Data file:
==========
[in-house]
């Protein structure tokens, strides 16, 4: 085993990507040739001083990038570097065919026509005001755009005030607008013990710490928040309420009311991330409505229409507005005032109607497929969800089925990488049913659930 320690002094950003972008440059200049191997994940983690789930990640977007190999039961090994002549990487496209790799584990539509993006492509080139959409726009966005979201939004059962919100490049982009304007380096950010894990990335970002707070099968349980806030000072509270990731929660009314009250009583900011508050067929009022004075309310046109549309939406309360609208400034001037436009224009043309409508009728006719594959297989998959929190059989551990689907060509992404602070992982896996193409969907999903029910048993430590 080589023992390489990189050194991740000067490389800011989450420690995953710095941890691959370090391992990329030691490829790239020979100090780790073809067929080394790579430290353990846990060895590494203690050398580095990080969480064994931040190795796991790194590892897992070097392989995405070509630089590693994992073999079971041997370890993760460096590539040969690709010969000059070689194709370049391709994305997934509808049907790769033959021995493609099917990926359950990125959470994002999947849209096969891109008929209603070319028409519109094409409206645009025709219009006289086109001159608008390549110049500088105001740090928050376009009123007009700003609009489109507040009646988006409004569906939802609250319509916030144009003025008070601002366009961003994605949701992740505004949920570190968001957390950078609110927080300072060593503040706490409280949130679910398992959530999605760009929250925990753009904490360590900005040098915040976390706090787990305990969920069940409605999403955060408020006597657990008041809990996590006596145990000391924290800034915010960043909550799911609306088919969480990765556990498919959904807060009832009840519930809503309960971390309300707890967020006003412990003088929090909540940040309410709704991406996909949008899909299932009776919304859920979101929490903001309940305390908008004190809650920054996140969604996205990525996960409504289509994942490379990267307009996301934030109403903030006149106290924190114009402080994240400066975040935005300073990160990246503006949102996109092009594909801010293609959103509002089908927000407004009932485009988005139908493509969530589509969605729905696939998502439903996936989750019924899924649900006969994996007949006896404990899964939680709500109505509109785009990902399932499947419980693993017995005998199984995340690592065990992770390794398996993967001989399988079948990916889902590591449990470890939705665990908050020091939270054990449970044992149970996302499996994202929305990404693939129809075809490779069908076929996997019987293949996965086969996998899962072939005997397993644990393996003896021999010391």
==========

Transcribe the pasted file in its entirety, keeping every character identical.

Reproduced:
[in-house]
């Protein structure tokens, strides 16, 4: 085993990507040739001083990038570097065919026509005001755009005030607008013990710490928040309420009311991330409505229409507005005032109607497929969800089925990488049913659930 320690002094950003972008440059200049191997994940983690789930990640977007190999039961090994002549990487496209790799584990539509993006492509080139959409726009966005979201939004059962919100490049982009304007380096950010894990990335970002707070099968349980806030000072509270990731929660009314009250009583900011508050067929009022004075309310046109549309939406309360609208400034001037436009224009043309409508009728006719594959297989998959929190059989551990689907060509992404602070992982896996193409969907999903029910048993430590 080589023992390489990189050194991740000067490389800011989450420690995953710095941890691959370090391992990329030691490829790239020979100090780790073809067929080394790579430290353990846990060895590494203690050398580095990080969480064994931040190795796991790194590892897992070097392989995405070509630089590693994992073999079971041997370890993760460096590539040969690709010969000059070689194709370049391709994305997934509808049907790769033959021995493609099917990926359950990125959470994002999947849209096969891109008929209603070319028409519109094409409206645009025709219009006289086109001159608008390549110049500088105001740090928050376009009123007009700003609009489109507040009646988006409004569906939802609250319509916030144009003025008070601002366009961003994605949701992740505004949920570190968001957390950078609110927080300072060593503040706490409280949130679910398992959530999605760009929250925990753009904490360590900005040098915040976390706090787990305990969920069940409605999403955060408020006597657990008041809990996590006596145990000391924290800034915010960043909550799911609306088919969480990765556990498919959904807060009832009840519930809503309960971390309300707890967020006003412990003088929090909540940040309410709704991406996909949008899909299932009776919304859920979101929490903001309940305390908008004190809650920054996140969604996205990525996960409504289509994942490379990267307009996301934030109403903030006149106290924190114009402080994240400066975040935005300073990160990246503006949102996109092009594909801010293609959103509002089908927000407004009932485009988005139908493509969530589509969605729905696939998502439903996936989750019924899924649900006969994996007949006896404990899964939680709500109505509109785009990902399932499947419980693993017995005998199984995340690592065990992770390794398996993967001989399988079948990916889902590591449990470890939705665990908050020091939270054990449970044992149970996302499996994202929305990404693939129809075809490779069908076929996997019987293949996965086969996998899962072939005997397993644990393996003896021999010391």